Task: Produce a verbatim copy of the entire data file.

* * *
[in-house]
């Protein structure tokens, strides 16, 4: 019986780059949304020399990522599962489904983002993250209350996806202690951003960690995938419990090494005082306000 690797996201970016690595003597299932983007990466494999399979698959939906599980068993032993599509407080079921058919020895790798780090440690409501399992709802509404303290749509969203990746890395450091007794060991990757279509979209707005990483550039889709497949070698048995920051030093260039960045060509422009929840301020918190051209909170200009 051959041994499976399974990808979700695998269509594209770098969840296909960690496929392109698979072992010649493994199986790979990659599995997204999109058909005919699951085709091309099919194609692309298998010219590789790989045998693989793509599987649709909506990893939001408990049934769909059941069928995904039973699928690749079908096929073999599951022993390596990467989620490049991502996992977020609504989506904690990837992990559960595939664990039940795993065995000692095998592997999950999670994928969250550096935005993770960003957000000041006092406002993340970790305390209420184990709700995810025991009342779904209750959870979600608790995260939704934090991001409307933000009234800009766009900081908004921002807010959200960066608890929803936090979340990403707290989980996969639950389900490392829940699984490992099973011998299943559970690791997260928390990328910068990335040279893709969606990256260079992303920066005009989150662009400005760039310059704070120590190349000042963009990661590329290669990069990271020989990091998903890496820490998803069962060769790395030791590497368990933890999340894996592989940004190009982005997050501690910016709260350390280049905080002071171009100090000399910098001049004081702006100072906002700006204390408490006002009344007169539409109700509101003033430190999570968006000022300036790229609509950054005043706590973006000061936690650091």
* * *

[in-house]
């Protein structure tokens, strides 16, 4: 019986780059949304020399990522599962489904983002993250209350996806202690951003960690995938419990090494005082306000 690797996201970016690595003597299932983007990466494999399979698959939906599980068993032993599509407080079921058919020895790798780090440690409501399992709802509404303290749509969203990746890395450091007794060991990757279509979209707005990483550039889709497949070698048995920051030093260039960045060509422009929840301020918190051209909170200009 051959041994499976399974990808979700695998269509594209770098969840296909960690496929392109698979072992010649493994199986790979990659599995997204999109058909005919699951085709091309099919194609692309298998010219590789790989045998693989793509599987649709909506990893939001408990049934769909059941069928995904039973699928690749079908096929073999599951022993390596990467989620490049991502996992977020609504989506904690990837992990559960595939664990039940795993065995000692095998592997999950999670994928969250550096935005993770960003957000000041006092406002993340970790305390209420184990709700995810025991009342779904209750959870979600608790995260939704934090991001409307933000009234800009766009900081908004921002807010959200960066608890929803936090979340990403707290989980996969639950389900490392829940699984490992099973011998299943559970690791997260928390990328910068990335040279893709969606990256260079992303920066005009989150662009400005760039310059704070120590190349000042963009990661590329290669990069990271020989990091998903890496820490998803069962060769790395030791590497368990933890999340894996592989940004190009982005997050501690910016709260350390280049905080002071171009100090000399910098001049004081702006100072906002700006204390408490006002009344007169539409109700509101003033430190999570968006000022300036790229609509950054005043706590973006000061936690650091």